Wednesday, July 30, 2003

Rime royal vs. blank verse

On HLAS (the Shakespeare Authorship) newsgroup, I asserted that is easier to write blank verse than "rime royal" but was challenged by Tom Reedy to write some blank verse, which I did,

My Lord of Reedy asks that i write verse
that's blank, containing no end-rimes:
quite difficult for me, since rimes spring up
in mind (like leaves upon the maple bough
outside my house this fecund time of year)
but which i must reject, or play the fool,
as if I wasn't taught to write in class,
or Frosty school of poetry, no less.
No near-rime like the one above will count,
Nor echoes in these five-beat iamb lines:
(Like end-time prophets calling on the past
To motivate the listening audience)
Full twenty lines, Tom Reedy asked me for,
So that he might not toil on "rime royal"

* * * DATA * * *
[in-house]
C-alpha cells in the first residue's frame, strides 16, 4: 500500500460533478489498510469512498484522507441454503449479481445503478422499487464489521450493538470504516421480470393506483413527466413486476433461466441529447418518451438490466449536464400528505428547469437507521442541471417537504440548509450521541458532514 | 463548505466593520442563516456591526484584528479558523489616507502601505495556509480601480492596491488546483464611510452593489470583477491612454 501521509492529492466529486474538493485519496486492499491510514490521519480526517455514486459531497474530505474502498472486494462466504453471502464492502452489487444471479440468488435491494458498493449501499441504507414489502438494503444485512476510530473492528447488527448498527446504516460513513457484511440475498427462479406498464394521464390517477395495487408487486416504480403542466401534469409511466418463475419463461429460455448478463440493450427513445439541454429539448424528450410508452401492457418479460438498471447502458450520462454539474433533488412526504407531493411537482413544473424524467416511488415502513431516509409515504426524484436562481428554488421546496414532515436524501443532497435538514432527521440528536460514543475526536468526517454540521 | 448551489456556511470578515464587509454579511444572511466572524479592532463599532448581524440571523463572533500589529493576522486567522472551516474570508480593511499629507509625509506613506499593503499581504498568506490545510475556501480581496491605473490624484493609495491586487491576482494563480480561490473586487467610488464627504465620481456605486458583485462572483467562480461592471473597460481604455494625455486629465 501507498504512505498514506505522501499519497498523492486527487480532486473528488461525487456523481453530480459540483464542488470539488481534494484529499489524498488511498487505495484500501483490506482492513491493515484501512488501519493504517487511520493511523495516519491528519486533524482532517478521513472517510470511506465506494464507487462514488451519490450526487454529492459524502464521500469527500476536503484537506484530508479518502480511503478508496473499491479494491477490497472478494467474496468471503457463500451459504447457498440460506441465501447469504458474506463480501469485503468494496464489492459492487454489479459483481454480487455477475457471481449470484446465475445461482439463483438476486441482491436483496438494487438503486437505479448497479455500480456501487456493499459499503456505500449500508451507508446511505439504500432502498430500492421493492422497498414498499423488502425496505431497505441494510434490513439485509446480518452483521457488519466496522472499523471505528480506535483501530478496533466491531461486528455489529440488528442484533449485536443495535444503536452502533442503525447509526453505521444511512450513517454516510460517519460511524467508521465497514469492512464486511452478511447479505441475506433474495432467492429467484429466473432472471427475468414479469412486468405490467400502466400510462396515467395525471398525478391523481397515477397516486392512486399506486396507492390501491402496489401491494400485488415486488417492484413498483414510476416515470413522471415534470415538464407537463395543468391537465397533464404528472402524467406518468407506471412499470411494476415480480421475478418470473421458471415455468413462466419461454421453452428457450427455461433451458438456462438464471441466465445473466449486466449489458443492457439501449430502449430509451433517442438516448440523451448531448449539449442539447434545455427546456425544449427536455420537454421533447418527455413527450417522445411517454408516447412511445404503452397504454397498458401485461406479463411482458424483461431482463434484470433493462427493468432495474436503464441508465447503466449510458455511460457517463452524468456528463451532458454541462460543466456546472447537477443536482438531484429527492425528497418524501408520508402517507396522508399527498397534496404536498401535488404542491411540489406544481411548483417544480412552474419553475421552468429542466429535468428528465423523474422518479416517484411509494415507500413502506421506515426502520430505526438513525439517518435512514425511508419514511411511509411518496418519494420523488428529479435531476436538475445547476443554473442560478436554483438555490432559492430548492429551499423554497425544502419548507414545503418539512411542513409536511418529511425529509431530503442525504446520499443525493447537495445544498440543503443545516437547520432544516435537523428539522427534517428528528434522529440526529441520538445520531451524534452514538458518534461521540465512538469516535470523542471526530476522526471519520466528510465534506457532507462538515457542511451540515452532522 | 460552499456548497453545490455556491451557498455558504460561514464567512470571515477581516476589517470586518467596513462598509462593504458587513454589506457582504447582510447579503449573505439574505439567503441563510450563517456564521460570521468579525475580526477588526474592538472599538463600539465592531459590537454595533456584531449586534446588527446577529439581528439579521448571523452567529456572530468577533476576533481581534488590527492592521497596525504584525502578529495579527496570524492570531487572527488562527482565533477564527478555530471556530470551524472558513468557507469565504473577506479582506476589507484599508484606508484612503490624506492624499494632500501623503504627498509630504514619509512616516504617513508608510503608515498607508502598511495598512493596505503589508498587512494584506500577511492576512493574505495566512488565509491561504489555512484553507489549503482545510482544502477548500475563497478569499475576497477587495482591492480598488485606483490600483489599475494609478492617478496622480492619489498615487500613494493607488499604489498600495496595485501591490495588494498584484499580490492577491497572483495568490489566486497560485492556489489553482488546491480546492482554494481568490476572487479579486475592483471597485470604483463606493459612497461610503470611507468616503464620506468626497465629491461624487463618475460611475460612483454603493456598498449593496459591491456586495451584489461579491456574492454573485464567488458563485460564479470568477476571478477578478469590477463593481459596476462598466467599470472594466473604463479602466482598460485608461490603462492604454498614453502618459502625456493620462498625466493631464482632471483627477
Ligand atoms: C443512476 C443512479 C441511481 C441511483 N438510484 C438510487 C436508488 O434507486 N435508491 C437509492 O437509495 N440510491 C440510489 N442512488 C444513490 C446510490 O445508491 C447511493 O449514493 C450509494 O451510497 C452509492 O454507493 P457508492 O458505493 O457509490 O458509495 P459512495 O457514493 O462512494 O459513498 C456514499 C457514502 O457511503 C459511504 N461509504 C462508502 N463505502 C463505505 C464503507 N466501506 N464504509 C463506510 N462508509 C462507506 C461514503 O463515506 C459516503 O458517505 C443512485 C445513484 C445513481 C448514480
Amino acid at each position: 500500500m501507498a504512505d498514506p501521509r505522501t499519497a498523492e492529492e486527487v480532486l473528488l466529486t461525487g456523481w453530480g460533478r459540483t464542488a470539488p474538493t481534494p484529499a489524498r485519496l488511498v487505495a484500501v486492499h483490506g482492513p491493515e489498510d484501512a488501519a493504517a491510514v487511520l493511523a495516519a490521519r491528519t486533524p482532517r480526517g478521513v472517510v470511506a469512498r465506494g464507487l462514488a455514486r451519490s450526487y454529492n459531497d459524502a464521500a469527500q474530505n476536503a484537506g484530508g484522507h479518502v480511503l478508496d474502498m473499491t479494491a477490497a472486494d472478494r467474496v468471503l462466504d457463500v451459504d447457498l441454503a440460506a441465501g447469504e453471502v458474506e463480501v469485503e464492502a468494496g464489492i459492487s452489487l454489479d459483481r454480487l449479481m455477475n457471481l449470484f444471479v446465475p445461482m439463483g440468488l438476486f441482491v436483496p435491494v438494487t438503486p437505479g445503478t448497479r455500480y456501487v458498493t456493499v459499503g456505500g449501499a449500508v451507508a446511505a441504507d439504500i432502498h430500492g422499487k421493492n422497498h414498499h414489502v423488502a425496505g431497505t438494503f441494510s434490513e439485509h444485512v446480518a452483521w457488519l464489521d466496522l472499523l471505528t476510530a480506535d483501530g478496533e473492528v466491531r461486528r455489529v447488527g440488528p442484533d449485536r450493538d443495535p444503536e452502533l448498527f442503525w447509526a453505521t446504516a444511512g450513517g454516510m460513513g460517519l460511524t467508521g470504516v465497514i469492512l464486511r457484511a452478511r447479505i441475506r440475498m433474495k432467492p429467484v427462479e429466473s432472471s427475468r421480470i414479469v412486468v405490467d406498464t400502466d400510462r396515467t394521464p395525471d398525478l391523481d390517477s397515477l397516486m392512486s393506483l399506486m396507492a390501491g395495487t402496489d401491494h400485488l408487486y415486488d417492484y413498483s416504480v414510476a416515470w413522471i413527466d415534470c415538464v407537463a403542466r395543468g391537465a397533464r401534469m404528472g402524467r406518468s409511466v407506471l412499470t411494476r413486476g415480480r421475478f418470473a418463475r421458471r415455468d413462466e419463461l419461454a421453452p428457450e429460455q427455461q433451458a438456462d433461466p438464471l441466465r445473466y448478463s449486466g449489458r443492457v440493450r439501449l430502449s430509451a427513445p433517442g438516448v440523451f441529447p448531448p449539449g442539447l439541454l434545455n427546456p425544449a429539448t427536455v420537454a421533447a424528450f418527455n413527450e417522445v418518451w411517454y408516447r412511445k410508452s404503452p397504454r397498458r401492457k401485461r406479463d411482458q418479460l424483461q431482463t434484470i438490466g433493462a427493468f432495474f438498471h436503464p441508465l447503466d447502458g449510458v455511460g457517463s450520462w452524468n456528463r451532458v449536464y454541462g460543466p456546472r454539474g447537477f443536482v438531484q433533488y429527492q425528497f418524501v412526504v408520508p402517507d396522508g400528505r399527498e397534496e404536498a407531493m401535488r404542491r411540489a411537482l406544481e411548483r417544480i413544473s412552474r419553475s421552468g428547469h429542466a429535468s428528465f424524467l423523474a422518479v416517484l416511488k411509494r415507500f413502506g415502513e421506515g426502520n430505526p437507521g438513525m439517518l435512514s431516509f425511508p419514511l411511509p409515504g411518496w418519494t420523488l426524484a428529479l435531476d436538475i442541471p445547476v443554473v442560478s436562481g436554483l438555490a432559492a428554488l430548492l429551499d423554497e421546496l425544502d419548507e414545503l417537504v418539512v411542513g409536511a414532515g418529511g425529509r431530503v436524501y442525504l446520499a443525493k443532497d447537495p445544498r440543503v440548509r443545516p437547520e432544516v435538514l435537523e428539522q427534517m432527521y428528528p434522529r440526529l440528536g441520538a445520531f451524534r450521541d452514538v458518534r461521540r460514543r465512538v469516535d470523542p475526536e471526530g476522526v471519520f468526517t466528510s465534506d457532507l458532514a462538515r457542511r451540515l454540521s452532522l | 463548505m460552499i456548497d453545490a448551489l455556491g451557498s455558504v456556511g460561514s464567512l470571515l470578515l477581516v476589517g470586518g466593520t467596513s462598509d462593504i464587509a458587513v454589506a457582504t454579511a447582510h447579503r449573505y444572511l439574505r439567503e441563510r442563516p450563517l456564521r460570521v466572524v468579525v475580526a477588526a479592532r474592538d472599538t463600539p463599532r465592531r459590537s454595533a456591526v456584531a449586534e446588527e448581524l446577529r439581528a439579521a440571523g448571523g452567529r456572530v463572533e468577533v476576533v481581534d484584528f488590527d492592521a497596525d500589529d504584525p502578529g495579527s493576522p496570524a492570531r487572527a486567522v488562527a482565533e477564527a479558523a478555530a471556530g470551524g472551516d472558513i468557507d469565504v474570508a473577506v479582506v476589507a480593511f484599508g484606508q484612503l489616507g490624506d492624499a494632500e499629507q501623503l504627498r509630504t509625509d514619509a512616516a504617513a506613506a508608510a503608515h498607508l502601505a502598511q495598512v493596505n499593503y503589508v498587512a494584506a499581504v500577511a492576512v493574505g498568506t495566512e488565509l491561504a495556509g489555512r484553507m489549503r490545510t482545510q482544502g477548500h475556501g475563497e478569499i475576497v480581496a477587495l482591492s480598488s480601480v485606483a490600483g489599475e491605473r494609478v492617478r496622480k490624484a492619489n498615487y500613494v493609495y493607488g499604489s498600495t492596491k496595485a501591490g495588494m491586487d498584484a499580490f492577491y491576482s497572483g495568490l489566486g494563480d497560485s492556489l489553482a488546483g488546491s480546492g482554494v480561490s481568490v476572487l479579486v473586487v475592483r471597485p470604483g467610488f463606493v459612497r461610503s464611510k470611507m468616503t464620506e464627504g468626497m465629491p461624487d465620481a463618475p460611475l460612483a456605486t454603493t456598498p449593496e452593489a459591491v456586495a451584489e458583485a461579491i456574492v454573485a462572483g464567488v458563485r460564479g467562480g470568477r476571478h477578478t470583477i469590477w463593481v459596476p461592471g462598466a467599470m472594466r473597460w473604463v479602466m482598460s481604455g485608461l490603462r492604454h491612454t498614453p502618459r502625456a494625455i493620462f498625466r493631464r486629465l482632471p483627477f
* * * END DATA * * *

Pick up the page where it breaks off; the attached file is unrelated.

(As Shakespeare did in his long narrative
About Lucrece). I challenged him to prove
How difficult it is to write -- much more
Than unrimed lines of five-beat iamb meter:
Da-DAH, da-DAH, five times. Not four.
The line above falls short, and this one's one-beat long.
Just five is all that's needed or required.
And that should do it, don't you think? I'll stop.
Now is Tom Reedy ready to write back?
Two stanzas ought do, since it's so easy:
A-B-A-B, another B, two C's
C'mon then, Tom, place fingers on the keys
And rime us royally, if it's a breeze.

which proves nothing, but leaves the questions unanswered as to why the author William Shakespeare chose to write a lengthy narrative poem in this very demanding form (rime royal) about a very demanding classical topic (the expulsion of Roman tyrants and the installation of a Republican form of government, which was more democratic) and dedicate it to a very demanding young nobleman (Henry Wriothesley, 3rd Earl of Southampton). I'll put in some links later. Too much going on in the world outside today.

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